Today's noon CT deadline to exchange arb figures has passed, but negotiations to avoid an arbitration hearing can continue into February. The Braves are the only strict "file and trial" team that did not agree to terms with all of its arb-eligible players, meaning they could be headed for several hearings. The Nats and Indians have also shown a willingness to go to a trial and still have some players unsigned. On to today's contract agreements…

  • After exchanging numbers, the Mets and pitcher Dillon Gee have agreed to settle at the midpoint of $3.625MM, tweets Adam Rubin of Swartz projected Gee to earn $3.4MM.
  • The Cubs have avoided arbitration with reliever Pedro Strop, president Theo Epstein told Mark Gonzales of the Chicago Tribune (Twitter link). He will earn $1.325MM next year, according to a tweet from Gordon Wittenmyer of the Chicago Sun-Times. It is not immediately apparent whether the deal was reached before the sides exchanged terms.
  • The Angels have reached agreement on a $3.8MM deal with reliever Ernesto Frieri, reports Alden Gonzalez of (on Twitter). 
  • Mike Minor has agreed to terms on a $3.85MM deal with the Braves to avoid arbitration, reports Mark Bowman of (Twitter links). The deal came before figures were exchanged, Bowman notes.
  • Chris Cotillo of MLB Daily Dish reports that the D-Backs and lefty Joe Thatcher have avoided arb with a one-year, $2.375MM deal (Twitter link).
  • Nicholson-Smith tweets that the Angels and Fernando Salas reached an agreement to avoid arbitration. Salas is the first Halos player to avoid arb. Mike DiGiovanna of the L.A. Times tweets that Salas will earn $870K, which beats out his $700K projection.
  •'s Jason Beck reports (via Twitter) that the Tigers and righty Al Alburquerque have reached agreement on a deal to avoid arb. The hard-throwing righty will earn $837.5K in 2014, tweets Beck.
  • Sherman tweets that the Yankees and Ivan Nova avoided arbitration with a one-year, $3.3MM deal.
  • The Pirates and Vin Mazzaro inked a one-year, $950K deal in lieu of an arbitration hearing, tweets Rob Biertempfel of the Pittsburgh Tribune.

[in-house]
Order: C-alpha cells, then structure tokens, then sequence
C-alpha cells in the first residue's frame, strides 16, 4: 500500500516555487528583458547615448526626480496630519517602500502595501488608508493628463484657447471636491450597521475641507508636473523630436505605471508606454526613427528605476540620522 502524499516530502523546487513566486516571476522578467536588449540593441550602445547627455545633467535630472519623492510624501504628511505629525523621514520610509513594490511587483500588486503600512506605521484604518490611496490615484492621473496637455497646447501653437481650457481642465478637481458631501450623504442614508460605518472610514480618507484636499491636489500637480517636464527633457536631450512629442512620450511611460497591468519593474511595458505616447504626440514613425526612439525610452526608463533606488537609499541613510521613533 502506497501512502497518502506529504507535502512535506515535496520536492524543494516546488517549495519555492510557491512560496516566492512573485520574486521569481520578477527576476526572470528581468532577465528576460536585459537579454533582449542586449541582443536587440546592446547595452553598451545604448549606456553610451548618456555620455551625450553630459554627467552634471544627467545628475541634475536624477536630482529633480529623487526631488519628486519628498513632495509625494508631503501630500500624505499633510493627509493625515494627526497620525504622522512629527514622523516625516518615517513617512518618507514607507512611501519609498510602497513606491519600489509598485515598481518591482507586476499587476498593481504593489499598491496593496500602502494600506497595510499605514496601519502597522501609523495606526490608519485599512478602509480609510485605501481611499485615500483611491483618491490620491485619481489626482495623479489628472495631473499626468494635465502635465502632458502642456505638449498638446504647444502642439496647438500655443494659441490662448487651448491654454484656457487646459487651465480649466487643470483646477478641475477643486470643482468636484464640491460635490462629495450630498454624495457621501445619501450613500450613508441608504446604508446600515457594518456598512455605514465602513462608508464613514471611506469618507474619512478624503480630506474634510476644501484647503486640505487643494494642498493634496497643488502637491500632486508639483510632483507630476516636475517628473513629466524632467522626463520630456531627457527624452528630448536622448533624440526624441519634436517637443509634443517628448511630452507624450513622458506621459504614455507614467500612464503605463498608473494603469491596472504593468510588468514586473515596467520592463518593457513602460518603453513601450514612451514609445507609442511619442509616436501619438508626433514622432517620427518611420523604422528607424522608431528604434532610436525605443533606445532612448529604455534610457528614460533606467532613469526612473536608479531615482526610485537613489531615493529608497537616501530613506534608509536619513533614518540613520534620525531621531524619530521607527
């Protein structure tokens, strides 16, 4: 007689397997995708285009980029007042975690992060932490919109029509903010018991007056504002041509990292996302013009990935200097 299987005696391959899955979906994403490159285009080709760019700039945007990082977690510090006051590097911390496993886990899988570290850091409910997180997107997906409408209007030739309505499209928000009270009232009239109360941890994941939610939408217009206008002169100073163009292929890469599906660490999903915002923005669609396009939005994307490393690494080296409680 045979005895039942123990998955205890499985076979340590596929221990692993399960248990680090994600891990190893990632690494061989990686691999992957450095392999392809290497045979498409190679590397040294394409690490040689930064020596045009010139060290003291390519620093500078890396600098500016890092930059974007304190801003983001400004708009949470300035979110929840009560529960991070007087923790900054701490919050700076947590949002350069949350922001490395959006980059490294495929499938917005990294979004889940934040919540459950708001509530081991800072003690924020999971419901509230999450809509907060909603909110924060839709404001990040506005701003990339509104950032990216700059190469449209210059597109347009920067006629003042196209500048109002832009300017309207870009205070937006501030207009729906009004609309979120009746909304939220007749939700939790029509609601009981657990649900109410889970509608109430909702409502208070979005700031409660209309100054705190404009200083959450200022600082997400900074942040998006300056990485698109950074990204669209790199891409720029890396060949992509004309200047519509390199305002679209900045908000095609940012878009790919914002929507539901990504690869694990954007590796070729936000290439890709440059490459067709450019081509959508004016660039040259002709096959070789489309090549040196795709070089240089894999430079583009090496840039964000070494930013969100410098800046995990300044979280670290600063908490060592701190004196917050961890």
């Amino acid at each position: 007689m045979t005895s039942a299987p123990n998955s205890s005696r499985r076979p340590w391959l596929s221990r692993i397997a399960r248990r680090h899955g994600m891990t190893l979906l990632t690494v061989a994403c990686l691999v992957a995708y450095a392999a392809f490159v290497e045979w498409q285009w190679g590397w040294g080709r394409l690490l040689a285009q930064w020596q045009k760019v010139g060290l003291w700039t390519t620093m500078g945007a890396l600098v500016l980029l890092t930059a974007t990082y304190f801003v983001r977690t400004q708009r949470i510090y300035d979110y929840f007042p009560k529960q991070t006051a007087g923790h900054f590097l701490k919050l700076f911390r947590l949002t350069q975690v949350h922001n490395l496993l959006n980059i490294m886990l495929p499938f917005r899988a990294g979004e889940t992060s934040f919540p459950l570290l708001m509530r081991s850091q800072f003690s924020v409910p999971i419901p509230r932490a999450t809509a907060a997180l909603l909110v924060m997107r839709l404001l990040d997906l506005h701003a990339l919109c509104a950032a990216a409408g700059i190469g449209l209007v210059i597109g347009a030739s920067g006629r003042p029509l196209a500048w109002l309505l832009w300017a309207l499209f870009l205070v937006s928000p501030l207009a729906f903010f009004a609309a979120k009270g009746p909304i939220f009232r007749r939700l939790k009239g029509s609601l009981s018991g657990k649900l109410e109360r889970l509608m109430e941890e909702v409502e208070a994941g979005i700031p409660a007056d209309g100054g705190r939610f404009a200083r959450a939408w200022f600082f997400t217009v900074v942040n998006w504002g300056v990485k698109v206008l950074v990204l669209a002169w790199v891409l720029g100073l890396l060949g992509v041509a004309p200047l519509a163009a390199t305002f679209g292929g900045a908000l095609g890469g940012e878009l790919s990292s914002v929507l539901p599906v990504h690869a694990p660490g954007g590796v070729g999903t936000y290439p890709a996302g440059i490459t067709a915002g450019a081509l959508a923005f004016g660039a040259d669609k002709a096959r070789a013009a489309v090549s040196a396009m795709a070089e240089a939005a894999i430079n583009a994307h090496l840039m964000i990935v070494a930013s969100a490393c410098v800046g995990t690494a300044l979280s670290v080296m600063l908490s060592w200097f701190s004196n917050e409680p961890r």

• The Royals announced that they've avoided arbitration with infielder Emilio Bonifacio. Heyman tweets that Bonifacio will earn $3.5MM in 2014.
  • Sherman reports that the Rays avoided arbitration with Jeremy Hellickson and Sean Rodriguez (Twitter link). Hellickson landed a $3.625MM payday with a $25K bonus if he hits 195 innings pitched. Rodriguez will get $1.475MM with a $25K bump for hitting 300 plate appearances.
  • Roch Kubatko of tweets that Brian Matusz avoided arb with the Orioles. Sherman adds that he'll earn $2.4MM in 2014.
  •'s Brian McTaggart tweets that Jason Castro and the Astros have avoided arbitration. McTaggart adds in a second tweet that Jesus Guzman avoided arb as well. Heyman reports that Castro will be paid $2.45MM, while Sherman tweets that Guzman will make $1.3MM.
  • The Indians tweeted that they've avoided arb with lefty Marc Rzepczynski, and's Jordan Bastian tweets that he'll earn $1.375MM in 2014. Bastian adds that Scrabble will earn an additional $25K for appearing in 55 games and another $25K for 60 games.
  • The Giants avoided arbitration with Yusmeiro Petit, according to MLBTR's Steve Adams (on Twitter).  He'll earn $845K, according to Sportsnet's Ben Nicholson-Smith (via Twitter).


Rockies Acquire Franklin Morales

The Rockies have acquired left-hander Franklin Morales from the Red Sox in exchange for infielder Jonathan Herrera, according to Ian Browne and Thomas Harding of (Twitter link). In a second tweet, Harding adds that minor league right-hander Chris Martin is also headed to the Rockies.

The Red Sox acquired Morales from the Rockies in exchange for cash considerations in May 2011. With Boston, the now-27-year-old Morales pitched to a 3.90 ERA with 8.6 K/9 and 3.8 BB/9 in 134 innings. Though he did not pan out as a starter, Morales has held left-handed hitters to a .194/.286/.301 batting line in his career.

The Rockies added left-hander Boone Logan last week on a three-year deal, which led to them dealing Josh Outman to Cleveland for Drew Stubbs just less than an hour ago. However, Morales will now give manager Walt Weiss another lefty option to pair with Logan in the bullpen. Though Morales is a fly-ball pitcher, homers haven't been a problem for him in his career with the Rockies. He averaged 0.9 HR/9 as a member of the Rockies and has matched that rate at Coors Field, allowing seven homers in 70 1/3 career innings there.

Martin, 27, posted a 2.25 ERA with 9.2 K/9 and 2.0 BB/9 in 72 innings of relief between the Double-A and Triple-A levels. Martin was actually drafted by the Rockies in the 21st round of the 2005 draft but did not sign. He went on to pitch in independent ball, where Red Sox scouts noticed him and signed him as an amateur free agent prior to the 2011 season.

The 29-year-old Herrera has batted .276/.326/.357 for the Rockies over the past two seasons in 466 plate appearances. The bulk of his work in the Majors has come at second base, where he has outstanding marks of +5.2 UZR/150 and +15 Defensive Runs Saved. Herrera also has experience at third base and shortstop, making him a versatile addition to manager John Farrell's bench.

Rockies, Herrera Avoid Arbitration

We'll track the day's arbitration settlements under $2MM here. Be sure to use MLBTR's Arbitration Tracker for all the details related to this year's cases…